By far one of the biggest challenges for most people installing a home theater system is wiring the speakers - especially the surrounds because they're typically placed quite a ways from the rest. Wireless connections are an obvious solution, and at this year's CES, several manufacturers offered systems taking advantage of 2.4-GHz wireless technology to feed the surrounds.
Audio gear - designed for high-fidelity reproduction of recorded music - once ruled the Consumer Electronics Show, but now audio is for the most part only a handmaiden to video. However, for those who place sound first, some impressive components begged a hearing.
If the current trend continues, companies will offer music implants at next year's CES. This year merely tiny had to suffice. Ever-smaller flash-memory chips enable some amazing compressed-music playback devices that make the hard-disk-based Apple iPod Mini look elephantine.
Maybe the economy is really taking off. Or maybe it's simply that the cancellation of the big fall compute show, COMDEX, has sent all the computer types scurrying off to CES, but this year the show seems incredibly crowded. The isles were blocked, the press room didn't have a seat to spare (in contrast to the press room at CEDIA, where you could play catch most afternoons without bothering anyone), and the traffic and parking made LA—at least on a slow day—look like Barstow.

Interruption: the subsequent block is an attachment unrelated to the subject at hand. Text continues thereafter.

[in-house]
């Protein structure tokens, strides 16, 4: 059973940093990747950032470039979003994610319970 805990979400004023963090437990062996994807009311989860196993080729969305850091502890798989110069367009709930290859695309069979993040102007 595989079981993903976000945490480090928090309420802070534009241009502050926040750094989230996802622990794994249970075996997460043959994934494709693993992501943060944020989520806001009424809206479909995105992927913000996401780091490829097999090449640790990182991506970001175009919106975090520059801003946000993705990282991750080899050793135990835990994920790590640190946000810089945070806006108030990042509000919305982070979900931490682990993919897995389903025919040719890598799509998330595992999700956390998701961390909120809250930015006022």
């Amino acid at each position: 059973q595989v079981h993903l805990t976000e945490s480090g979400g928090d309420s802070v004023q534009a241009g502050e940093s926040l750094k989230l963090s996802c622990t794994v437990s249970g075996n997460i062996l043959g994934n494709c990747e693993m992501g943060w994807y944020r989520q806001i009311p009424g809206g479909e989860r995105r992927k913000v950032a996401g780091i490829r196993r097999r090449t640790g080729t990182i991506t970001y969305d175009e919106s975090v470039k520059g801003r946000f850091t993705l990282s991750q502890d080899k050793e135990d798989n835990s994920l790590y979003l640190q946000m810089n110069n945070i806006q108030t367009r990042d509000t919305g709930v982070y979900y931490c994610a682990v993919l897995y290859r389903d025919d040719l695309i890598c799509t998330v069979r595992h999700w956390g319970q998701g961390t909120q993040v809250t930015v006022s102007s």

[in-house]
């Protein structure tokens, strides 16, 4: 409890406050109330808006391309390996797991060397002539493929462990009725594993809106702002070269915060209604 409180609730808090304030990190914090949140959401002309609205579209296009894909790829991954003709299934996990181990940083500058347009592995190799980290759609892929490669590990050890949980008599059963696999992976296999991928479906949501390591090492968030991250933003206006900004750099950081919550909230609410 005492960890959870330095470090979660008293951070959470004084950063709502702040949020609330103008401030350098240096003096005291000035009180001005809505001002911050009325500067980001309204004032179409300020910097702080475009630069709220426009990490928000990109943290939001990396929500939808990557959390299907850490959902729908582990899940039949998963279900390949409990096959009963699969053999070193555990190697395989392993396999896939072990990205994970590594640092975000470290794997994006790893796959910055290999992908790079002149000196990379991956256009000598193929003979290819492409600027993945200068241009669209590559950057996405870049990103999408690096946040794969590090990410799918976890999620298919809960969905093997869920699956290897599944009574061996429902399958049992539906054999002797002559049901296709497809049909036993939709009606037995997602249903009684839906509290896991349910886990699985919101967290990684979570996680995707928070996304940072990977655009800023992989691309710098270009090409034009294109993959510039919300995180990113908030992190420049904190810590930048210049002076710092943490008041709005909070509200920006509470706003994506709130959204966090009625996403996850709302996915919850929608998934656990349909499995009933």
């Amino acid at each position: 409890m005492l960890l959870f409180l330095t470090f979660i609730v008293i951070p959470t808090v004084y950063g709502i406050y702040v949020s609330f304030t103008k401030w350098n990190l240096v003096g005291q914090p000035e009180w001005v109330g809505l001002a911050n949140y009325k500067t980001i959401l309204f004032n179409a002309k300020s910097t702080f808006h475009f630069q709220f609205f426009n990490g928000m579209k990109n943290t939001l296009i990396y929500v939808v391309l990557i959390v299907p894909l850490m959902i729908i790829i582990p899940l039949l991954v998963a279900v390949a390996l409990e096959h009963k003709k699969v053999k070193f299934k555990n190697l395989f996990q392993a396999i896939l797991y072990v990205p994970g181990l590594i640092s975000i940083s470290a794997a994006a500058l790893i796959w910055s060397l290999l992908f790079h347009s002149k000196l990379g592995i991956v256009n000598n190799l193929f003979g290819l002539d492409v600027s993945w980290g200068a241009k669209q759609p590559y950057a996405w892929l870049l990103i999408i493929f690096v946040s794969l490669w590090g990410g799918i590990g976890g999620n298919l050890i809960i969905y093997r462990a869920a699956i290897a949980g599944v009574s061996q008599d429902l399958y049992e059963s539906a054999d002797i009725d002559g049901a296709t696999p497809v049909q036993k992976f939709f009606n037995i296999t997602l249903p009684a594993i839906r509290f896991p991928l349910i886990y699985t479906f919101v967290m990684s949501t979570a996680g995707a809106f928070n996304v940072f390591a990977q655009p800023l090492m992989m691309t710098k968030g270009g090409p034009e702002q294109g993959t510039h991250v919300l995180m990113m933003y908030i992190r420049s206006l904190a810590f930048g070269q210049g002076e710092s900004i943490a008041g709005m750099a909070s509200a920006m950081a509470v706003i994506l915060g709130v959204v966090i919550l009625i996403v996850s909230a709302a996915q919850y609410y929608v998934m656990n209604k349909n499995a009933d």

Hordes of reporters - including S&V's Rich Warren (tan coat to left of center) - await announcements from electronics giant Thomson (RCA) the morning of CES's media-only first day.The American Chopper guys help Toshiba close their press conference
Along with a deluge of bigger, flatter HDTVs of various technological stripes, a hot TV news item at CES 2005 was the arrival of digital cable-ready TVs with slots for a CableCARD. This credit-card-size device was designed to eliminate set-top cable decoders - those ugly black boxes that have squatted, like parasites, on or below our TVs for the past two decades.
A format war over a high-definition disc format now unfortunately appears inevitable. The all-but-formal declaration came at the Blu-ray press event on the first day of this year's Consumer Electronics Show (also see Rich Warren's article, "Next-Generation DVD").